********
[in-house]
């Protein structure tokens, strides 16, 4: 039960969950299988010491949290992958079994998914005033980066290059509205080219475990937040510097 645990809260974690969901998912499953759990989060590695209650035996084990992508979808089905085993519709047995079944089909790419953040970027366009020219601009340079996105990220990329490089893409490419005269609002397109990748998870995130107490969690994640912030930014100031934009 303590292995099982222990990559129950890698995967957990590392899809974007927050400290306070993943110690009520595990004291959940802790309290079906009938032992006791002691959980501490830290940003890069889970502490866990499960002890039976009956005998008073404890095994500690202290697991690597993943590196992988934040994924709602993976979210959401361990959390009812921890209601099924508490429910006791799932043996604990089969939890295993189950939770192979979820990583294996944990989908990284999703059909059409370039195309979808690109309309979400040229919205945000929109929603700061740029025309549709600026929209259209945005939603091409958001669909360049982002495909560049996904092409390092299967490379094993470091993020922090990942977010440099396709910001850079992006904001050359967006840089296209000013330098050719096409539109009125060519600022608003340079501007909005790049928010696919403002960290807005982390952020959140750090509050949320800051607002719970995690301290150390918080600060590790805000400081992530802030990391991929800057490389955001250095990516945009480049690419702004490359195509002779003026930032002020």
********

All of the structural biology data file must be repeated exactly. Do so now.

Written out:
[in-house]
């Protein structure tokens, strides 16, 4: 039960969950299988010491949290992958079994998914005033980066290059509205080219475990937040510097 645990809260974690969901998912499953759990989060590695209650035996084990992508979808089905085993519709047995079944089909790419953040970027366009020219601009340079996105990220990329490089893409490419005269609002397109990748998870995130107490969690994640912030930014100031934009 303590292995099982222990990559129950890698995967957990590392899809974007927050400290306070993943110690009520595990004291959940802790309290079906009938032992006791002691959980501490830290940003890069889970502490866990499960002890039976009956005998008073404890095994500690202290697991690597993943590196992988934040994924709602993976979210959401361990959390009812921890209601099924508490429910006791799932043996604990089969939890295993189950939770192979979820990583294996944990989908990284999703059909059409370039195309979808690109309309979400040229919205945000929109929603700061740029025309549709600026929209259209945005939603091409958001669909360049982002495909560049996904092409390092299967490379094993470091993020922090990942977010440099396709910001850079992006904001050359967006840089296209000013330098050719096409539109009125060519600022608003340079501007909005790049928010696919403002960290807005982390952020959140750090509050949320800051607002719970995690301290150390918080600060590790805000400081992530802030990391991929800057490389955001250095990516945009480049690419702004490359195509002779003026930032002020």